If I didn’t know what happens next, I would guess that it’s judgment time! Not only did you just kill God’s son, but you keep on killing his followers.

God’s got to stop all this, right? They can’t just get away with this!

But that’s not what happened. At least not immediately. God is a just God. And the Jews who murdered Jesus and Stephen were guilty before Him. But it’s here where God’s ways are higher than my ways, and his thoughts are higher than my thoughts.

Two stories emerge that show God’s wisdom and mercy.

Only God Knows Why

Things don’t immediately get better, and judgment doesn’t quickly come. In fact, things get worse. Great persecution springs up from Stephen’s murder that scatters the Jerusalem church (Acts 8:1).

One of Stephen’s co-workers and likely his friend, Philip was one of those scattered. Imagine yourself in Philip’s shoes. Your friend was just brutally murdered.

You may have even seen it take place. You are in danger, and so is the church you work for. Everyone is panicked and flees from the city.

What do you do? Two words immediately pop into my head — PITY PARTY. Never been a better time for a pity party man. This sucks. I just lost my buddy and my job.

My life is in danger. I think it’s time to crank some Puff Daddy “I’ll be missing you” and sit down and cry for a while.

Maybe Philip did that for a while, but he didn’t stay there. He turned to the Holy Spirit for strength, and he went to Samaria.

This would have been a shocking turn for a Jewish reader. They hated Samaritans. Remember the Samaritan woman with Jesus, "Jews have no dealing with Samaritans." (John 4:9)

So Philip loses his friends and decides to go to his enemies. Only the Holy Spirit would inspire a story like this.

As Philip goes, the Holy Spirit goes with him. And a chapter that started with mourning turns to joy as many people believe when Philip shares Christ with them and does wonders through God’s power (Acts 8:5-8).

When I scream for JUSTICE, God is more concerned with spreading His glory.

When I scream, “God you have to do something.” God whispers back, “I’m doing the same thing I’ve always done. I’m drawing people to myself. I’m showing grace and mercy.”

Stephen's death seemed so pointless and shocking. It must have been incredibly hard for Philip and the other believers to handle. But the Holy Spirit had a joyful purpose in mind.

We don't know why we go through times of suffering and difficulty, but we know our God is wise and merciful!

He’s not who I thought he was

The second story is one you’re likely familiar with and yet no less shocking.

There was a man who had a significant part in Stephen’s murder who wrote two-thirds of your New Testament. Saul who later became known as Paul.

Saul hated Christians. He hated Stephen. He hated Jesus.

He was “dragging off men and women and putting them into prison.” (Acts 8:3)

And after doing it in Jerusalem, decided to track down those who ran away. He got permission and headed off to Damascus to exterminate these Christian pests (Acts 9:1-2)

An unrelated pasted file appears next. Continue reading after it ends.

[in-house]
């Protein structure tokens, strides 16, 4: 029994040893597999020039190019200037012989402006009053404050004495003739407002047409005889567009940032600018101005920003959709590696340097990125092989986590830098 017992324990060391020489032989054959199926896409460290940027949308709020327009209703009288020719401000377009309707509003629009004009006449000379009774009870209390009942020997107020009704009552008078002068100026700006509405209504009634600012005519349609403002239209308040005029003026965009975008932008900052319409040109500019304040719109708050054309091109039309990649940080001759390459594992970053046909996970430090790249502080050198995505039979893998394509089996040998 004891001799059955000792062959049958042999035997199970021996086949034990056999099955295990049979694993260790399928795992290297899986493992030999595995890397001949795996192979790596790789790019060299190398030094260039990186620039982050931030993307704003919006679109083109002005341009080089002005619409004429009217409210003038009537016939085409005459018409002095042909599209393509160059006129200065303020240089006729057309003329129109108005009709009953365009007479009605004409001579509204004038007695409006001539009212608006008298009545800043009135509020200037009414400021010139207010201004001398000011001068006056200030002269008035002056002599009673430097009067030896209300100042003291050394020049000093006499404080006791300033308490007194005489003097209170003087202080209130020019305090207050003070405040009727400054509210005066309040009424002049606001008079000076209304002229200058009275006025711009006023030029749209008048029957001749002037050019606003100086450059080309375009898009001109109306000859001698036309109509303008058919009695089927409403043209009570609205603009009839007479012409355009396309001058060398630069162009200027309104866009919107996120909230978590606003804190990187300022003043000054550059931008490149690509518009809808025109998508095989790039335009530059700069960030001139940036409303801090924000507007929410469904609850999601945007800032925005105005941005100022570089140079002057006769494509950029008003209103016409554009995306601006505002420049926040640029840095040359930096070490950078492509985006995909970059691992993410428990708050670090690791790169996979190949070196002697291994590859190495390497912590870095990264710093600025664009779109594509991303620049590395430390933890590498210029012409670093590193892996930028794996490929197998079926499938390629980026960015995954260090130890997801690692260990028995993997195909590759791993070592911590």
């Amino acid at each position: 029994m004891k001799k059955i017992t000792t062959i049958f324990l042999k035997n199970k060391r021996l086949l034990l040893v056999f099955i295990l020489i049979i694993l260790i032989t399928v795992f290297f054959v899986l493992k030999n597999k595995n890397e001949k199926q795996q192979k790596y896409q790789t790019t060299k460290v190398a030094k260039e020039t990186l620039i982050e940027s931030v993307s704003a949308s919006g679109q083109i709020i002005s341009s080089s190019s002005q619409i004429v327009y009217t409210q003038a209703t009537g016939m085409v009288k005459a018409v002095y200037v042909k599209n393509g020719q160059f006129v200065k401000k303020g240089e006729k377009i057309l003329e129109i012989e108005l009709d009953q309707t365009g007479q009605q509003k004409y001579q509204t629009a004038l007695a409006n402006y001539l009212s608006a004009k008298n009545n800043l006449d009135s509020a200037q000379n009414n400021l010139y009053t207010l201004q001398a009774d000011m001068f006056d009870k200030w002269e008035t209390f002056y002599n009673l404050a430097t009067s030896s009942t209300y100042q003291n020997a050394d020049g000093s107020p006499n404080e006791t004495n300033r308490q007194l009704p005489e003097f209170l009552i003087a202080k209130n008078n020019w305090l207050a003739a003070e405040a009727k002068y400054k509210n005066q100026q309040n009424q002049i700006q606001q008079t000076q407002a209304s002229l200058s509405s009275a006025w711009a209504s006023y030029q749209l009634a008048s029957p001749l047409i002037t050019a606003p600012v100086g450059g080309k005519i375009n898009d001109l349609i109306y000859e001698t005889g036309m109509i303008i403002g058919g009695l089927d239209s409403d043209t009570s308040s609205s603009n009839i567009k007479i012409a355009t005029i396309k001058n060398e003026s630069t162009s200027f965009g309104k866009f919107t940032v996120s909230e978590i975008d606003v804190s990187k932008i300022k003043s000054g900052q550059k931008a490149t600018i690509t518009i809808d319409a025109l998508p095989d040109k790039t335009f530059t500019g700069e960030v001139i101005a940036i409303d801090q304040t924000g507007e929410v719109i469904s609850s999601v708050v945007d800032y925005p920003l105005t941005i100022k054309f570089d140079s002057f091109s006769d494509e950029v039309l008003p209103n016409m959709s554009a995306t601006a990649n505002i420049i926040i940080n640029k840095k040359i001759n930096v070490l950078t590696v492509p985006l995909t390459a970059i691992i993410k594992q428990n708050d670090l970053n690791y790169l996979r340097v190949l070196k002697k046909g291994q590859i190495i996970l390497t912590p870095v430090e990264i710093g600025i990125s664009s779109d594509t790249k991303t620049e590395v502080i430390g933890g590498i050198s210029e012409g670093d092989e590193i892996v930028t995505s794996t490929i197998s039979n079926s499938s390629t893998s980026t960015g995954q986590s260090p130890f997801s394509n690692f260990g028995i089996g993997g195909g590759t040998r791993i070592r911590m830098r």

Saul is not just an unkind person; he is an ENEMY of Jesus and Christians. If anyone deserves the justice of God to swiftly come down and say, “NO MORE!” Saul is that guy.

Will God do something? Surely He is going to step in and stop this. Surely He is going to stop the madness that is happening, the murder and imprisonment of His people. His people who are being treated so terribly!

Yeah God did something. But not what I thought He would do.

He changes Saul to Paul in an instant. Like a snap of the fingers. Boom. He goes from breathing threats against the church, to prostrate on the ground unable to see calling Jesus the LORD.

I didn’t see that coming. Neither did anyone else.

Ananias who God told to heal Saul. He's like "God, you sure you got the right address?". This guy is here to imprison me and possibly have me killed; I think we should maybe heal a different guy (Acts 9:13-14 Elisha Standard Version).

The Christians in Damascus hear him preaching after this, and they’re confused (Acts 9:21). The Greek word is that they were entirely beside themselves and couldn’t explain it.

Jesus disciples…they were afraid to let him hang out with them until Barnabas told them he was cool. (Acts 9:26)

I’m sure the Jewish leaders were confused when they heard about it. Is Saul a Christian? No way bro. Have you met Saul? He hates Christians. He killed a guy because he was a Christian. There’s no way.

God didn’t hear my screams for JUSTICE. Instead, he heard Stephen’s prayer, “Lord, do not hold this sin against them!” (Acts 7:60)

And God answered that prayer saving the very man who oversaw his murder.

Guys, I’m not like God. And that’s an excellent thing. And just to be clear, God did show justice; on the cross. My screams for justice were already answered by Jesus.

God is wiser than us. He is more just than we are. And He is far more merciful than we are. I’m deeply humbled seeing how God loved His enemies. God loved his enemies so much that He sent His Son into the world to die for them (John 3:16).

And you know what? I’m one of those enemies that Jesus died for. I’m more like Saul than I am like Stephen. And I’m so lucky that God is not like me.

God gives His Holy Spirit to live inside of and completely change His enemies. And oh what a joy to receive that gift.

Thank you, Father, for showing grace and mercy to those who have opposed you and lived against you like me!

Posted by Elisha Lawrence with